Collection 339 [April 3, 2001]
American Board of Missions to the Jews; 1894-
1 Reel of Audio Tape; 1 Cassette copy
There are no restrictions on this collection.
American Board of Missions to Jews (Beth Sar Shalom) is a nondenominational, independent faith mission, evangelical in doctrine, founded in 1894, as a pioneer in Jewish missions. Its missionaries and ministers are ordained by different denominations. The primary aim of the ABMJ is witnessing to Jews, and discipling and involving them in local church programs after conversion.
The work was begun by a Jewish rabbi, Leopold Cohn, who came to the United States in 1892, settled in Brooklyn, New York, and was converted to Christianity. He was succeeded by his son, Joseph Hoffman Cohn, who expanded the work to include Canada, England, Europe, Israel, and South America. On the death of Cohn, the mission continued under the direction of a Board of Directors.
Ministries include centers, literature distribution, Bible conferences, television specials, radio programs, media presentations of the gospel, campus and youth ministries. A student training program gives guidance and financial support to promising young Jewish converts and Jewish Christians so that they may attend Bible schools and colleges for education as Jewish evangelists. The Jewish Training Institute offers a three-year course to those Christians who are interested in Jewish evangelism. These activities are spread throughout the United States and Canada as well as in Europe, Israel, and South America.
Its publications include: The Chosen People, official publication of the mission; The End Times, a bimonthly radio publication); Shepherd of Israel, a periodical directed to unconverted Jews; tracts, books, and a Jewish art calendar. A fifteen-minute radio program, "The Chosen People News Hour," is broadcast five days a week throughout the United States. Foreign language broadcasts are conducted in France and Israel. Area prophetic conferences are also held in the United States and Canada in cooperation with local evangelical churches. Summer conferences are also held at various campgrounds in the United States and Canada.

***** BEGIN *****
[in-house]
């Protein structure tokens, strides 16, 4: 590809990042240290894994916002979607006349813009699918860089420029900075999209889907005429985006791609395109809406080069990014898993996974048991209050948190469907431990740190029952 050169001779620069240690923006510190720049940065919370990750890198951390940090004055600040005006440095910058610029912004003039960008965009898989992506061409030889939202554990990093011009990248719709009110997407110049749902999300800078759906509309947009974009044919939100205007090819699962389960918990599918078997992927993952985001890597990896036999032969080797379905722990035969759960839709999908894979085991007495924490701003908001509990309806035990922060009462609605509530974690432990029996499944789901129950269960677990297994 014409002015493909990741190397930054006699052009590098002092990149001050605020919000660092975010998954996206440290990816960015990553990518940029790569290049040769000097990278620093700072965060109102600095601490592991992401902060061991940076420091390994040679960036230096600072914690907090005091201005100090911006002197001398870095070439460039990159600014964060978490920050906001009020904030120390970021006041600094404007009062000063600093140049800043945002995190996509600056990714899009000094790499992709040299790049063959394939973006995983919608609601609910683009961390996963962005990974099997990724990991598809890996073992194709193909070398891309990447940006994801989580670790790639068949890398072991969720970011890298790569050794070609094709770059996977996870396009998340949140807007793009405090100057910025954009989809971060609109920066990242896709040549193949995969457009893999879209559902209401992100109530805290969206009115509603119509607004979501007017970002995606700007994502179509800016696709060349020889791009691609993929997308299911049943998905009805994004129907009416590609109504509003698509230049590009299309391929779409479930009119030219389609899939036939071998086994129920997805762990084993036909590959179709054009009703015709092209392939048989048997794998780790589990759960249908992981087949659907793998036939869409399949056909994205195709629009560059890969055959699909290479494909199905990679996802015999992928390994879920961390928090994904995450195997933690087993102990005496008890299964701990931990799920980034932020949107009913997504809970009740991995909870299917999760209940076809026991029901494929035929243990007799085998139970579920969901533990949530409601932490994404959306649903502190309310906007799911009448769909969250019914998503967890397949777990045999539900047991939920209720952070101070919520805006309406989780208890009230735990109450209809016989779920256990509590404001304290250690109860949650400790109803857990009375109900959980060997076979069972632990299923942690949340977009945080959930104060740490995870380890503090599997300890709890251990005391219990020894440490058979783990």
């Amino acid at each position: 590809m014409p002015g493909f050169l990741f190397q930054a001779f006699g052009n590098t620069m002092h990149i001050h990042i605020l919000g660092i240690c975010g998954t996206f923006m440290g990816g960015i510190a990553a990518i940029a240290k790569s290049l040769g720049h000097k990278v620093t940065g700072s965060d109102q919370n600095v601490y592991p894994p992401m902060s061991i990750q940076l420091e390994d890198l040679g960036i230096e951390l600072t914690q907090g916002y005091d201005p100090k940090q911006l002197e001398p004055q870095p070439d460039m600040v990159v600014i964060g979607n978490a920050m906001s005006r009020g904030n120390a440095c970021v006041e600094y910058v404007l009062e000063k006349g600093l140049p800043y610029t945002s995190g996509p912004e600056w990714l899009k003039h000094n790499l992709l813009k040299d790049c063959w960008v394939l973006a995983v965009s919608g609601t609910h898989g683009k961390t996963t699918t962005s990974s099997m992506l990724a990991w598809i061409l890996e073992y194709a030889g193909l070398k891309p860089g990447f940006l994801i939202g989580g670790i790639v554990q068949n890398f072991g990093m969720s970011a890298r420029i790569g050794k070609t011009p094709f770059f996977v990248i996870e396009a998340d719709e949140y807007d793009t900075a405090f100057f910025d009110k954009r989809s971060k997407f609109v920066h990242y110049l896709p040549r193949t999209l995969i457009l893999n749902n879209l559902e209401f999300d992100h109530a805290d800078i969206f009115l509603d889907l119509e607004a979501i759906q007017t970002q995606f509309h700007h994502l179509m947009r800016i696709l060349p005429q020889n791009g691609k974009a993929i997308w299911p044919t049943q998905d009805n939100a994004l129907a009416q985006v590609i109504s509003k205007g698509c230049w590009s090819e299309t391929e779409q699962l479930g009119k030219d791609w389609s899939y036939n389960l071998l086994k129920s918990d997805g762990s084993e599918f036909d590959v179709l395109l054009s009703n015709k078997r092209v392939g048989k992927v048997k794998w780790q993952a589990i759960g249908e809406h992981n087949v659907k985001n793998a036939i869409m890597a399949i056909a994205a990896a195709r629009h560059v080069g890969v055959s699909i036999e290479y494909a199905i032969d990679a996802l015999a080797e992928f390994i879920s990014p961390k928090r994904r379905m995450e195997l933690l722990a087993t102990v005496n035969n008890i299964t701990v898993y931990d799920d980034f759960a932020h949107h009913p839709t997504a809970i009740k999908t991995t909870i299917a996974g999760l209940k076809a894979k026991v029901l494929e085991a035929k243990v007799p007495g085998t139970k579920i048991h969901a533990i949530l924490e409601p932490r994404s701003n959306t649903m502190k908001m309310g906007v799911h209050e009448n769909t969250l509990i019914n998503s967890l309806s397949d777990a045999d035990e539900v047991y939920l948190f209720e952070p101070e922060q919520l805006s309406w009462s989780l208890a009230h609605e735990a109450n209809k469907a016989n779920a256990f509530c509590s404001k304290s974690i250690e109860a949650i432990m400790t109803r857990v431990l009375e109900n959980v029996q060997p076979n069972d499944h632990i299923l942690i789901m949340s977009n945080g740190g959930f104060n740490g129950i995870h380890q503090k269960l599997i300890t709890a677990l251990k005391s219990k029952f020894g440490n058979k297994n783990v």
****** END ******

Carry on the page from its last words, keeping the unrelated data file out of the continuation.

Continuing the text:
In 1982 ABMJ had a staff of 92 missionaries and 17 clerics.
Scope and Content
This collection consists of one thirteen-minute audio tape of a radio program: "The Promise of Tomorrow." There is no date on the broadcast, but it pre-dates Anwar Sadat's assassination in 1981. The program is produced by the American Board of Missions to the Jews and directed to friends of Jewish Christians. Narrator is Charles L. Feinberg [?], and the discussion is about how a Jew gets to heaven and what the Jewish concept of heaven is, both of which are elaborated as the "way of the world," and the "way of works."
Included in the broadcast are reports from the Middle East and Israel, references to Ezekiel, and
mention of the use of the "hot line" in 1967. There is emphasis on the fact that Christ urged His
followers to understand the signs presaging His return, and also that true peace will come to earth
only under His reign. A book dividend, Israel--A Modern Miracle, is offered. Music precedes
This tape was received from the Billy Graham Center Library in June, 1982.
Accession 82-97 LOCATION RECORD
October 16, 1986
Frances L. Brocker
Type of Material: Audio tapes
The tapes listed below are located in the AUDIO TAPE FILE:
T1 - Reel-to-reel, 7-1/2 ips, 13 minutes, 32 seconds. Radio program #6, "The Promise of
Tomorrow," produced by the American Board of Missions to Jews, n.d. Contains a discussion of
the Jewish concept of heaven, reports from the Middle East, and interpretation of Ezekiel's
gospel. One side.